To the Editor:

Bi-partisan soundbytes


The U.S. Senate has many things to do; some small and some very large and critical. Recently, they passed a bill to make Daylight Savings Time permanent. It’s not yet law but one-third the way towards that end; the House and the president need to weigh in.

The House is now studying the proposal and received input from Steve Calandrillo, professor at the University of Washington. His position (as an expert in law!) was that “it would do everything from save lives to reduce crime, conserve energy, improve health, and boost the economy.” He apparently left out world hunger, tinnitus, athlete’s foot and significant data that it would do otherwise! I really don’t take issue with him but with Congress in general.

Many of the big things Congress needs do are not getting done. The big things usually get press and sometimes the little things as well; Congress wants to show that they are working on behalf of their constituents and the country. Often, though, the big and little things are just run up the flag pole along with double-talk. There is no intention to really do anything but to appear to be doing something and taking a position that can be used during election time. Some officials in the state and federal government don’t work on policy at all; they work on their re-election! And on spending — it’s always the party in power that spends too much, never the minority party!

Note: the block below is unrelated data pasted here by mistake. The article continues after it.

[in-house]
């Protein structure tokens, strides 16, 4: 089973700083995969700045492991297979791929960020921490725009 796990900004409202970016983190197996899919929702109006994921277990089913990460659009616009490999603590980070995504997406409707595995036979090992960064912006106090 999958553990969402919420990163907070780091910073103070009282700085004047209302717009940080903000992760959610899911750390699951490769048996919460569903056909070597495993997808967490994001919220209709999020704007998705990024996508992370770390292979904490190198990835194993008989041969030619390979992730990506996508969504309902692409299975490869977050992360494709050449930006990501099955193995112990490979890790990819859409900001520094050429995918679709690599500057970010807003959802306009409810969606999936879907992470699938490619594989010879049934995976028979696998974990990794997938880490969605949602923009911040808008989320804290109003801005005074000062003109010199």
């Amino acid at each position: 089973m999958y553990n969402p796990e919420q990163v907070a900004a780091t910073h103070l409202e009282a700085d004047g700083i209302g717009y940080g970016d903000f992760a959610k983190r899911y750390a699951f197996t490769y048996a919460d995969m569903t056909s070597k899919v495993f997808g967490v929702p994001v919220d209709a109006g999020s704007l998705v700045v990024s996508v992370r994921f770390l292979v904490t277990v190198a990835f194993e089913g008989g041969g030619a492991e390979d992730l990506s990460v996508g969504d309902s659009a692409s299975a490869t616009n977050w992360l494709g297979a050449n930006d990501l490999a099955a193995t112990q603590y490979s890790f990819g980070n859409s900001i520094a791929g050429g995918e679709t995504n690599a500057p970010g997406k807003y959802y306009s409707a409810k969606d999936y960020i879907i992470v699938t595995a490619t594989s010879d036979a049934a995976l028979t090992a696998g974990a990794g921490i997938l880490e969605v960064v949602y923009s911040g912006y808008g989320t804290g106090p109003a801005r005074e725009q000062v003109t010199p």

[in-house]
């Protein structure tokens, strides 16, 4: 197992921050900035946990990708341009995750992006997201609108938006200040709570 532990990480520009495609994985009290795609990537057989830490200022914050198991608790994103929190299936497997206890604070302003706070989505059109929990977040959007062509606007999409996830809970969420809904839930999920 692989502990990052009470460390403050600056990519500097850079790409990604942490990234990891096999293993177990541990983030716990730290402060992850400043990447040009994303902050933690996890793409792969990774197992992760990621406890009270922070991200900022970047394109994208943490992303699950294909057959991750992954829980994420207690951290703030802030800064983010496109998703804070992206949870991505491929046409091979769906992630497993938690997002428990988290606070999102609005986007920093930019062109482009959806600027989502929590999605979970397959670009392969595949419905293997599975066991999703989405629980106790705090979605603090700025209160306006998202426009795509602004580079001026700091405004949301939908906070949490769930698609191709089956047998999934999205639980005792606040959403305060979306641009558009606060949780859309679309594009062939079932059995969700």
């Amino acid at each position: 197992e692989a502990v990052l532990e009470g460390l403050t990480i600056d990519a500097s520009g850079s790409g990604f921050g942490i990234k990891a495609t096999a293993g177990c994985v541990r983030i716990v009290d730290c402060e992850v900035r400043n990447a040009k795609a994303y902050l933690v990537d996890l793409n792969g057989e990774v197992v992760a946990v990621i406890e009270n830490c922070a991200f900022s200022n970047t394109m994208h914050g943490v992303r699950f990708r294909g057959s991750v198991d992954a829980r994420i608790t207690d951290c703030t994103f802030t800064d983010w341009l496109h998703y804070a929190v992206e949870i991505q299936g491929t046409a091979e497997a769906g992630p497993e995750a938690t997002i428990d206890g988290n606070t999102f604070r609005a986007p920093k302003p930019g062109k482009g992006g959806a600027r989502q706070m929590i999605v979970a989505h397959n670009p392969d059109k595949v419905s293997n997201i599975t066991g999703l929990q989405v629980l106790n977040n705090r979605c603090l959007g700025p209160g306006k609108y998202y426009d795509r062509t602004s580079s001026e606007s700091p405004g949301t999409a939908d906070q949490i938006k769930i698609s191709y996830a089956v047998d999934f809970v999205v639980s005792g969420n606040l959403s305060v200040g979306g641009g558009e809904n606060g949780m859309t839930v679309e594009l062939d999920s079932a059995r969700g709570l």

As a counterpoint, my wife and I raised our three children and ran our home fairly effectively. We have shared core values, have learned to listen and compromise, and, a few times, disagree. With reasonably good genetics, hard work and a bit of luck, we are doing OK. We have done the work without fanfare. Life has not been without risks, and we have taken a few but live within our means.

The comparison to our home and government does not seem to mirror what happens at the state and federal level. We think it should. So to government leaders: Reduce your TV-time and press interviews and reduce your dependence on lobbyists to do your policy ground work. Roll up your sleeves, dig in and get things done, embracing the art of compromise and budgetary restraint. Eliminate the double-talk gibberish and by all means when asked a question, answer the question asked … We can read between the lines!

Jim Vanderbeck


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